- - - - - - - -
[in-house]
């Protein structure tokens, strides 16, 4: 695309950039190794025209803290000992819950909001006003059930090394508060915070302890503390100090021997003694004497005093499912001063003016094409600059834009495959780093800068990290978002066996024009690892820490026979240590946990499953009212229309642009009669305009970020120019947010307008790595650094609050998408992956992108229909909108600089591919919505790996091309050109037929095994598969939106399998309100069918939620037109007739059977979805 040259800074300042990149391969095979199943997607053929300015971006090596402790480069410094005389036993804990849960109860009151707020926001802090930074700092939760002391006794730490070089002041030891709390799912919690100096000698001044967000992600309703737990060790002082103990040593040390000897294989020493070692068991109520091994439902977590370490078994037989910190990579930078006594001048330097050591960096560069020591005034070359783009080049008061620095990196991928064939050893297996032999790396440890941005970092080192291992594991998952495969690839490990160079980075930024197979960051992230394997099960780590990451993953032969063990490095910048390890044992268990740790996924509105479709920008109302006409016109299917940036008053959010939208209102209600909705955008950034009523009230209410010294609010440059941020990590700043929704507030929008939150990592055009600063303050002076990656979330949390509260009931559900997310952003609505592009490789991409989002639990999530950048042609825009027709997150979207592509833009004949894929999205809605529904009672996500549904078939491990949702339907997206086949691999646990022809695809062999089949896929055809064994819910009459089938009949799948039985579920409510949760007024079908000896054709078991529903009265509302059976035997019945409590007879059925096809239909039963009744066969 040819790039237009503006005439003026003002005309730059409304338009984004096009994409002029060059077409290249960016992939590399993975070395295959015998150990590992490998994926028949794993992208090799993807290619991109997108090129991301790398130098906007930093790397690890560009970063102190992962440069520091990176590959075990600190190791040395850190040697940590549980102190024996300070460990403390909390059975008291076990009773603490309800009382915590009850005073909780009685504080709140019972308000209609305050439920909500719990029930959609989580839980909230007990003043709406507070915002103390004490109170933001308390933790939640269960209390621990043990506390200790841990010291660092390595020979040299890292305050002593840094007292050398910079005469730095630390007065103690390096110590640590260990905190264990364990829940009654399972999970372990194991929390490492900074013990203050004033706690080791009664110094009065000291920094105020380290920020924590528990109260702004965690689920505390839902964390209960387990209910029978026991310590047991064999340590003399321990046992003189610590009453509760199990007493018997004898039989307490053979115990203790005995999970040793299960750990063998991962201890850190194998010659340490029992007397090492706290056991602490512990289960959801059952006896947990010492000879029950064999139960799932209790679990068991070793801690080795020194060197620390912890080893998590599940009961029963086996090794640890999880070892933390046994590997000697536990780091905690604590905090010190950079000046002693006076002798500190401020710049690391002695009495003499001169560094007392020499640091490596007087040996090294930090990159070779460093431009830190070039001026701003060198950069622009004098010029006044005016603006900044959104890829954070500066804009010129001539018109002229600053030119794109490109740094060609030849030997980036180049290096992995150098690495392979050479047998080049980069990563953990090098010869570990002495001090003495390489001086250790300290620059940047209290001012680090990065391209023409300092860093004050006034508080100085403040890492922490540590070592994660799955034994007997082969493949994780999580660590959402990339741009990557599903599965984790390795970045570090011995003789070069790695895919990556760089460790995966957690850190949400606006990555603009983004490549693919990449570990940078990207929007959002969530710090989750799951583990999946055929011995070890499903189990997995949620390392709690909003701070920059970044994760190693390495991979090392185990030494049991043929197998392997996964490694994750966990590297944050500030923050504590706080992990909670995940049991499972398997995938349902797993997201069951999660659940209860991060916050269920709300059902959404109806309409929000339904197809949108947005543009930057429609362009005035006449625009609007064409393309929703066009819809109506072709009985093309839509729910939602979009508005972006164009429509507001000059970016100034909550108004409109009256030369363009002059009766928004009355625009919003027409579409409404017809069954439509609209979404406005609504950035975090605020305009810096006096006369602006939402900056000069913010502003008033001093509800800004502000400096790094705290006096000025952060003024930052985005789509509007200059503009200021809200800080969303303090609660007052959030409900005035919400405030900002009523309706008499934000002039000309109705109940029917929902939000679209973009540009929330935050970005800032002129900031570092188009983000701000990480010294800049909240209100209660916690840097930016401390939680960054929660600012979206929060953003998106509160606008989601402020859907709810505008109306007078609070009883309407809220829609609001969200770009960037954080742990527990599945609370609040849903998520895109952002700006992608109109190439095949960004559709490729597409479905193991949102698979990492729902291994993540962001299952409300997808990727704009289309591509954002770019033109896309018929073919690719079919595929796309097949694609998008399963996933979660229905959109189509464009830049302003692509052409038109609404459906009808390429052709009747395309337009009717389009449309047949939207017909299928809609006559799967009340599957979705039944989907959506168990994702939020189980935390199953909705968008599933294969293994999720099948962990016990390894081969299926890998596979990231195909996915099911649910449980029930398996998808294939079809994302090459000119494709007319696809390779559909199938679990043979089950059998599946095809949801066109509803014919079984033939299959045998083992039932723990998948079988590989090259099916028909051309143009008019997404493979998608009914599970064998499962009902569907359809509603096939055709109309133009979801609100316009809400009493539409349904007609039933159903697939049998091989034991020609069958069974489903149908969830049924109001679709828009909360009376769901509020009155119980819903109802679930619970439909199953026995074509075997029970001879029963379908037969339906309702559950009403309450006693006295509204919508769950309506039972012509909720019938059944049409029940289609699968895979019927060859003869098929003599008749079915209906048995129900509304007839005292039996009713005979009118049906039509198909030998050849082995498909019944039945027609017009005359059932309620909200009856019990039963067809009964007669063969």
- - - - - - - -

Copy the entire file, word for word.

[in-house]
């Protein structure tokens, strides 16, 4: 695309950039190794025209803290000992819950909001006003059930090394508060915070302890503390100090021997003694004497005093499912001063003016094409600059834009495959780093800068990290978002066996024009690892820490026979240590946990499953009212229309642009009669305009970020120019947010307008790595650094609050998408992956992108229909909108600089591919919505790996091309050109037929095994598969939106399998309100069918939620037109007739059977979805 040259800074300042990149391969095979199943997607053929300015971006090596402790480069410094005389036993804990849960109860009151707020926001802090930074700092939760002391006794730490070089002041030891709390799912919690100096000698001044967000992600309703737990060790002082103990040593040390000897294989020493070692068991109520091994439902977590370490078994037989910190990579930078006594001048330097050591960096560069020591005034070359783009080049008061620095990196991928064939050893297996032999790396440890941005970092080192291992594991998952495969690839490990160079980075930024197979960051992230394997099960780590990451993953032969063990490095910048390890044992268990740790996924509105479709920008109302006409016109299917940036008053959010939208209102209600909705955008950034009523009230209410010294609010440059941020990590700043929704507030929008939150990592055009600063303050002076990656979330949390509260009931559900997310952003609505592009490789991409989002639990999530950048042609825009027709997150979207592509833009004949894929999205809605529904009672996500549904078939491990949702339907997206086949691999646990022809695809062999089949896929055809064994819910009459089938009949799948039985579920409510949760007024079908000896054709078991529903009265509302059976035997019945409590007879059925096809239909039963009744066969 040819790039237009503006005439003026003002005309730059409304338009984004096009994409002029060059077409290249960016992939590399993975070395295959015998150990590992490998994926028949794993992208090799993807290619991109997108090129991301790398130098906007930093790397690890560009970063102190992962440069520091990176590959075990600190190791040395850190040697940590549980102190024996300070460990403390909390059975008291076990009773603490309800009382915590009850005073909780009685504080709140019972308000209609305050439920909500719990029930959609989580839980909230007990003043709406507070915002103390004490109170933001308390933790939640269960209390621990043990506390200790841990010291660092390595020979040299890292305050002593840094007292050398910079005469730095630390007065103690390096110590640590260990905190264990364990829940009654399972999970372990194991929390490492900074013990203050004033706690080791009664110094009065000291920094105020380290920020924590528990109260702004965690689920505390839902964390209960387990209910029978026991310590047991064999340590003399321990046992003189610590009453509760199990007493018997004898039989307490053979115990203790005995999970040793299960750990063998991962201890850190194998010659340490029992007397090492706290056991602490512990289960959801059952006896947990010492000879029950064999139960799932209790679990068991070793801690080795020194060197620390912890080893998590599940009961029963086996090794640890999880070892933390046994590997000697536990780091905690604590905090010190950079000046002693006076002798500190401020710049690391002695009495003499001169560094007392020499640091490596007087040996090294930090990159070779460093431009830190070039001026701003060198950069622009004098010029006044005016603006900044959104890829954070500066804009010129001539018109002229600053030119794109490109740094060609030849030997980036180049290096992995150098690495392979050479047998080049980069990563953990090098010869570990002495001090003495390489001086250790300290620059940047209290001012680090990065391209023409300092860093004050006034508080100085403040890492922490540590070592994660799955034994007997082969493949994780999580660590959402990339741009990557599903599965984790390795970045570090011995003789070069790695895919990556760089460790995966957690850190949400606006990555603009983004490549693919990449570990940078990207929007959002969530710090989750799951583990999946055929011995070890499903189990997995949620390392709690909003701070920059970044994760190693390495991979090392185990030494049991043929197998392997996964490694994750966990590297944050500030923050504590706080992990909670995940049991499972398997995938349902797993997201069951999660659940209860991060916050269920709300059902959404109806309409929000339904197809949108947005543009930057429609362009005035006449625009609007064409393309929703066009819809109506072709009985093309839509729910939602979009508005972006164009429509507001000059970016100034909550108004409109009256030369363009002059009766928004009355625009919003027409579409409404017809069954439509609209979404406005609504950035975090605020305009810096006096006369602006939402900056000069913010502003008033001093509800800004502000400096790094705290006096000025952060003024930052985005789509509007200059503009200021809200800080969303303090609660007052959030409900005035919400405030900002009523309706008499934000002039000309109705109940029917929902939000679209973009540009929330935050970005800032002129900031570092188009983000701000990480010294800049909240209100209660916690840097930016401390939680960054929660600012979206929060953003998106509160606008989601402020859907709810505008109306007078609070009883309407809220829609609001969200770009960037954080742990527990599945609370609040849903998520895109952002700006992608109109190439095949960004559709490729597409479905193991949102698979990492729902291994993540962001299952409300997808990727704009289309591509954002770019033109896309018929073919690719079919595929796309097949694609998008399963996933979660229905959109189509464009830049302003692509052409038109609404459906009808390429052709009747395309337009009717389009449309047949939207017909299928809609006559799967009340599957979705039944989907959506168990994702939020189980935390199953909705968008599933294969293994999720099948962990016990390894081969299926890998596979990231195909996915099911649910449980029930398996998808294939079809994302090459000119494709007319696809390779559909199938679990043979089950059998599946095809949801066109509803014919079984033939299959045998083992039932723990998948079988590989090259099916028909051309143009008019997404493979998608009914599970064998499962009902569907359809509603096939055709109309133009979801609100316009809400009493539409349904007609039933159903697939049998091989034991020609069958069974489903149908969830049924109001679709828009909360009376769901509020009155119980819903109802679930619970439909199953026995074509075997029970001879029963379908037969339906309702559950009403309450006693006295509204919508769950309506039972012509909720019938059944049409029940289609699968895979019927060859003869098929003599008749079915209906048995129900509304007839005292039996009713005979009118049906039509198909030998050849082995498909019944039945027609017009005359059932309620909200009856019990039963067809009964007669063969």